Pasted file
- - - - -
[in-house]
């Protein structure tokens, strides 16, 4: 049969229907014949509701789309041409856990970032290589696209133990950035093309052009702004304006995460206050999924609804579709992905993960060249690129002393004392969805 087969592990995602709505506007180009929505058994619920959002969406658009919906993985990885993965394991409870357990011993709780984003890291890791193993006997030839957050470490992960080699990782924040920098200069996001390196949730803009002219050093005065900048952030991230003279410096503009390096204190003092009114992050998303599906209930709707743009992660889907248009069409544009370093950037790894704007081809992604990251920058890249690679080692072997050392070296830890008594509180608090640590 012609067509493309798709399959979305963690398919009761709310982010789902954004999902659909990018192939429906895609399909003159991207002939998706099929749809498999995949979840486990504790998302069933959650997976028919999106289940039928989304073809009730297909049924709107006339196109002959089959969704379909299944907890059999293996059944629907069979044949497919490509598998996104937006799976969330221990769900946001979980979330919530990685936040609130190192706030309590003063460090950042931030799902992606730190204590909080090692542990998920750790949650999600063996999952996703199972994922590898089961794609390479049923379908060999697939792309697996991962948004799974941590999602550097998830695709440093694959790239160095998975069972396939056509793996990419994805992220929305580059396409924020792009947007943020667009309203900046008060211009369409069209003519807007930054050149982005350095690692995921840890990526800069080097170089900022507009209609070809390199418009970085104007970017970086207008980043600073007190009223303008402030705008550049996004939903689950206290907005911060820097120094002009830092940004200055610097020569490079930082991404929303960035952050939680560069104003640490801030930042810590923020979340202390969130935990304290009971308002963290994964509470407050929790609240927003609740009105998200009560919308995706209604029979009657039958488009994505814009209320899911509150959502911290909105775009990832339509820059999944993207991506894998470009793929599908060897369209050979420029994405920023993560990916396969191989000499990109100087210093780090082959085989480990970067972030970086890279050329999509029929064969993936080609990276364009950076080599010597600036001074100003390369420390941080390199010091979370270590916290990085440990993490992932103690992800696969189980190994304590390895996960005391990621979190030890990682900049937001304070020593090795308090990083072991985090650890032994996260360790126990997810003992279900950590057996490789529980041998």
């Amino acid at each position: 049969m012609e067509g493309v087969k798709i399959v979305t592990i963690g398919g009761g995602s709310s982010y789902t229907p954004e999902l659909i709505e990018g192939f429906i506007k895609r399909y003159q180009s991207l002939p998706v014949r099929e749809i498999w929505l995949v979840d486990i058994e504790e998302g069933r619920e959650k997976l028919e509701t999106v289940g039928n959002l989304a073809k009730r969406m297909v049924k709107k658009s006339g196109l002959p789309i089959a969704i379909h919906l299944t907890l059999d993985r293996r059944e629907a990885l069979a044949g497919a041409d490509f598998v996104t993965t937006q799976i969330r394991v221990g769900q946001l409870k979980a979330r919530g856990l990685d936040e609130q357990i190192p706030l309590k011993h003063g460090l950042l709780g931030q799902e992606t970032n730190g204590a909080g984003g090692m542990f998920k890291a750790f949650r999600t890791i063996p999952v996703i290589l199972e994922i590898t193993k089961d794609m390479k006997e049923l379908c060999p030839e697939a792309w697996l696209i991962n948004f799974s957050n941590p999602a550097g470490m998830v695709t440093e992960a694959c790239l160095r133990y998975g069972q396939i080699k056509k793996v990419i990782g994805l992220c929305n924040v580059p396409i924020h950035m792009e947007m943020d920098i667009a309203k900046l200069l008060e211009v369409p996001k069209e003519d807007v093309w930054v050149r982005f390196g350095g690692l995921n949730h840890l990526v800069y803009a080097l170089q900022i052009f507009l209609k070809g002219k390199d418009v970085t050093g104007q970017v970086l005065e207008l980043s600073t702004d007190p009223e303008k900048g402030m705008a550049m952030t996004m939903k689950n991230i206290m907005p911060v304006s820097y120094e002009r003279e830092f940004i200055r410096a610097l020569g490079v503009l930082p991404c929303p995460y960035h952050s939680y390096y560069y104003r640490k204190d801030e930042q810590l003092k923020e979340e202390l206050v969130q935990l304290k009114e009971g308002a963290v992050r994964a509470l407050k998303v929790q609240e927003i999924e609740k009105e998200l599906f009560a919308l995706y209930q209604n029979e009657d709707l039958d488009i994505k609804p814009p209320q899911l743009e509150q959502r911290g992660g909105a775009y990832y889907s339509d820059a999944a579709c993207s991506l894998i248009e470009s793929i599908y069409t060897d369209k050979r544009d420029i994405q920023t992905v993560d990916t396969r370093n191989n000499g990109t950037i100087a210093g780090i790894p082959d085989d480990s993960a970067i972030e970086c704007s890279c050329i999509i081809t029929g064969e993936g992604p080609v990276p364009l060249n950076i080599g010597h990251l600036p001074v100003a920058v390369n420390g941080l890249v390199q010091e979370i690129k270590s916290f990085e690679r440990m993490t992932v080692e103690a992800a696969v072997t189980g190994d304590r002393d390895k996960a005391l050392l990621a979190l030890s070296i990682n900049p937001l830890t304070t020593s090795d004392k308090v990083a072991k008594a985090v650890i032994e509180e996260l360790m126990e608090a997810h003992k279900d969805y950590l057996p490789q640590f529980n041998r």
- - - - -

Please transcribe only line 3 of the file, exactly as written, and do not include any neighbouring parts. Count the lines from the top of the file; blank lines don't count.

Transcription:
């Amino acid at each position: 049969m012609e067509g493309v087969k798709i399959v979305t592990i963690g398919g009761g995602s709310s982010y789902t229907p954004e999902l659909i709505e990018g192939f429906i506007k895609r399909y003159q180009s991207l002939p998706v014949r099929e749809i498999w929505l995949v979840d486990i058994e504790e998302g069933r619920e959650k997976l028919e509701t999106v289940g039928n959002l989304a073809k009730r969406m297909v049924k709107k658009s006339g196109l002959p789309i089959a969704i379909h919906l299944t907890l059999d993985r293996r059944e629907a990885l069979a044949g497919a041409d490509f598998v996104t993965t937006q799976i969330r394991v221990g769900q946001l409870k979980a979330r919530g856990l990685d936040e609130q357990i190192p706030l309590k011993h003063g460090l950042l709780g931030q799902e992606t970032n730190g204590a909080g984003g090692m542990f998920k890291a750790f949650r999600t890791i063996p999952v996703i290589l199972e994922i590898t193993k089961d794609m390479k006997e049923l379908c060999p030839e697939a792309w697996l696209i991962n948004f799974s957050n941590p999602a550097g470490m998830v695709t440093e992960a694959c790239l160095r133990y998975g069972q396939i080699k056509k793996v990419i990782g994805l992220c929305n924040v580059p396409i924020h950035m792009e947007m943020d920098i667009a309203k900046l200069l008060e211009v369409p996001k069209e003519d807007v093309w930054v050149r982005f390196g350095g690692l995921n949730h840890l990526v800069y803009a080097l170089q900022i052009f507009l209609k070809g002219k390199d418009v970085t050093g104007q970017v970086l005065e207008l980043s600073t702004d007190p009223e303008k900048g402030m705008a550049m952030t996004m939903k689950n991230i206290m907005p911060v304006s820097y120094e002009r003279e830092f940004i200055r410096a610097l020569g490079v503009l930082p991404c929303p995460y960035h952050s939680y390096y560069y104003r640490k204190d801030e930042q810590l003092k923020e979340e202390l206050v969130q935990l304290k009114e009971g308002a963290v992050r994964a509470l407050k998303v929790q609240e927003i999924e609740k009105e998200l599906f009560a919308l995706y209930q209604n029979e009657d709707l039958d488009i994505k609804p814009p209320q899911l743009e509150q959502r911290g992660g909105a775009y990832y889907s339509d820059a999944a579709c993207s991506l894998i248009e470009s793929i599908y069409t060897d369209k050979r544009d420029i994405q920023t992905v993560d990916t396969r370093n191989n000499g990109t950037i100087a210093g780090i790894p082959d085989d480990s993960a970067i972030e970086c704007s890279c050329i999509i081809t029929g064969e993936g992604p080609v990276p364009l060249n950076i080599g010597h990251l600036p001074v100003a920058v390369n420390g941080l890249v390199q010091e979370i690129k270590s916290f990085e690679r440990m993490t992932v080692e103690a992800a696969v072997t189980g190994d304590r002393d390895k996960a005391l050392l990621a979190l030890s070296i990682n900049p937001l830890t304070t020593s090795d004392k308090v990083a072991k008594a985090v650890i032994e509180e996260l360790m126990e608090a997810h003992k279900d969805y950590l057996p490789q640590f529980n041998r």